Based on the foregoing proof, the jury convicted the defendant as charged of one count of DUI. Following the jury's verdict, the defendant stipulated that the conviction offense was his third conviction of DUI. The defendant waived the preparation of a presentence report, and the parties waived a sentencing hearing. The trial court imposed a sentence of 11 months and 29 days to be served as 120 days' incarceration followed by probation. The court also suspended the defendant's driver's license for a period of six years.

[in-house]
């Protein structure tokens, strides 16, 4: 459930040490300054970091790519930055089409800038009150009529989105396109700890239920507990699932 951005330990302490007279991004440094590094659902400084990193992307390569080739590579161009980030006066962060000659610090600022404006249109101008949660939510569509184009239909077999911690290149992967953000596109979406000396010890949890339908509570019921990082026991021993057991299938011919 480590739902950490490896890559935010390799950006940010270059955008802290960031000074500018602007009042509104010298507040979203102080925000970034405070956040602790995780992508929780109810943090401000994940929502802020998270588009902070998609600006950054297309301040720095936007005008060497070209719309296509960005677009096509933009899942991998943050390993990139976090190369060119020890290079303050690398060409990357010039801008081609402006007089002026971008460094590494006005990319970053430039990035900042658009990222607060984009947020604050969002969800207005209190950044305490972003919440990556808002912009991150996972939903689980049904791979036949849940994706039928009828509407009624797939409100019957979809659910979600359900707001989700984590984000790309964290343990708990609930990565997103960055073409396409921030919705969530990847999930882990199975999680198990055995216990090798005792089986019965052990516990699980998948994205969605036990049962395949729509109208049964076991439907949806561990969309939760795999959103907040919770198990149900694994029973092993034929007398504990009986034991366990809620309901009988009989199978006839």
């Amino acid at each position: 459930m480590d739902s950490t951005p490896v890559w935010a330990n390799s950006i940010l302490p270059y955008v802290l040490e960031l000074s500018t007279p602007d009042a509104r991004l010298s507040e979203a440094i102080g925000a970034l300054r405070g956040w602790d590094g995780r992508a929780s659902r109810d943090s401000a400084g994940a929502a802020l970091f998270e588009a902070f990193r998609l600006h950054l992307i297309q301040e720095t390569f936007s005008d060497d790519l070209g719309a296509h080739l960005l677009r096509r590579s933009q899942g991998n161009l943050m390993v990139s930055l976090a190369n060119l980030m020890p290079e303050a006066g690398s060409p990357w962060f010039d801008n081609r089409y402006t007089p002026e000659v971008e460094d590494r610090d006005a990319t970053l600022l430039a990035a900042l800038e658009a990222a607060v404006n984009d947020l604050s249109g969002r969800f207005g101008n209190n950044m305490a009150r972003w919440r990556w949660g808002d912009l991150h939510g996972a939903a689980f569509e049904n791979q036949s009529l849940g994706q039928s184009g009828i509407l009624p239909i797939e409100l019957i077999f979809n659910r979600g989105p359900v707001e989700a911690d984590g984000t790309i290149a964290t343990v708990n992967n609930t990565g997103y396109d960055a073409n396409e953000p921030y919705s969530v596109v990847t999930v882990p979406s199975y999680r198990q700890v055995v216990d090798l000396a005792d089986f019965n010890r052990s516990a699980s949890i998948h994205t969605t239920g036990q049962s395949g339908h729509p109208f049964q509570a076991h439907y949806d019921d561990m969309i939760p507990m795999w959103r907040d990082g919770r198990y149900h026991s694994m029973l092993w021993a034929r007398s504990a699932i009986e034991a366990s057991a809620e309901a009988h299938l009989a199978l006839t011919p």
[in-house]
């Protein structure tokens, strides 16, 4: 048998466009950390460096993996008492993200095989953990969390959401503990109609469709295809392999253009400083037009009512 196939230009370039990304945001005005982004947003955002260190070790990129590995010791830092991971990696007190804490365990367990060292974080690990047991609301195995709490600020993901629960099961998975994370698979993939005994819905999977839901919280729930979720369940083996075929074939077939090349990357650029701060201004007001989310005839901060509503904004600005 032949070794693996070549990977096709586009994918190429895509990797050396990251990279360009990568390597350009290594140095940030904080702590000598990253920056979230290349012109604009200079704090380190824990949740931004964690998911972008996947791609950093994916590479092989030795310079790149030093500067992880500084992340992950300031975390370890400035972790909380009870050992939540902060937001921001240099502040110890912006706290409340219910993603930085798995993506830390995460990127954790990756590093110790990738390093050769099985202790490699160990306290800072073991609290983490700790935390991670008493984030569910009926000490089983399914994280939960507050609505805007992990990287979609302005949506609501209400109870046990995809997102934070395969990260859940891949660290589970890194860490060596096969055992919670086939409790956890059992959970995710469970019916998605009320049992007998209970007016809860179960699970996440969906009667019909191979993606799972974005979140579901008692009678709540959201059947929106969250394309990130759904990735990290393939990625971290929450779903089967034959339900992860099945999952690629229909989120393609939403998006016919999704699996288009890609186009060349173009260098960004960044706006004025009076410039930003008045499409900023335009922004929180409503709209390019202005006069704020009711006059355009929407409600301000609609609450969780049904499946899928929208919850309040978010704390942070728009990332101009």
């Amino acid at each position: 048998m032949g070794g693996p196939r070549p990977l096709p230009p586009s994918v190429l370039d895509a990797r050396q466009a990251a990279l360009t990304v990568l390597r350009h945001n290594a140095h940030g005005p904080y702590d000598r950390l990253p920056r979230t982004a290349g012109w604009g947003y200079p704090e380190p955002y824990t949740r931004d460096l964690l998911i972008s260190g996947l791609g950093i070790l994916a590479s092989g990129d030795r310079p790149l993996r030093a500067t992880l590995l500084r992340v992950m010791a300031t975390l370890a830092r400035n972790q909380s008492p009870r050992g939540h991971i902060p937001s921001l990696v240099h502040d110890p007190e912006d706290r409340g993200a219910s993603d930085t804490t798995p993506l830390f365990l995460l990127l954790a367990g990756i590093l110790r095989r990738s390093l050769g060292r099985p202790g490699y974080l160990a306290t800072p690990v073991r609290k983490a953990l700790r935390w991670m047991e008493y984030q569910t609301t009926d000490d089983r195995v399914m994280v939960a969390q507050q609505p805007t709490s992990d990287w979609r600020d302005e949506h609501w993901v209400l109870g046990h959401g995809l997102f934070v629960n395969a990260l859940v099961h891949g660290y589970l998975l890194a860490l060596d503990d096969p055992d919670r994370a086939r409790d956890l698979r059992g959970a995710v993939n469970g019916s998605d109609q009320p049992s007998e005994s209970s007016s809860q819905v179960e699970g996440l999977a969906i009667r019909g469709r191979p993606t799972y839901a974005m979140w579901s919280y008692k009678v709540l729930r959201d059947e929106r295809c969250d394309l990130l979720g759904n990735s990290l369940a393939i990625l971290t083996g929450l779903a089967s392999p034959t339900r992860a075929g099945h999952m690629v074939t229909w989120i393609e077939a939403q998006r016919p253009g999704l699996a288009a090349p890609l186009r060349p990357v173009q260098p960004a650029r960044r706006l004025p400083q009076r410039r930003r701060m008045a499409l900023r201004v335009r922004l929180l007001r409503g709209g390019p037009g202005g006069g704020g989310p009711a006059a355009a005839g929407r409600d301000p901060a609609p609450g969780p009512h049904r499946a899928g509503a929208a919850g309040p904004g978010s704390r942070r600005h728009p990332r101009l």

Following the denial of his timely but unsuccessful motion for new trial, the defendant filed a timely notice of appeal. In this appeal, the defendant argues that the evidence was insufficient to support his conviction, that the verdict of the jury was not unanimous, and that the trial court erred by failing to declare a mistrial after the prosecutor made an improper remark during closing argument. We consider each claim in turn.

I. Sufficiency

The defendant challenges the sufficiency of the convicting evidence, claiming that the State failed to establish that he was driving or in physical control of his vehicle on the night of the offense. The State contends that the evidence supports his conviction.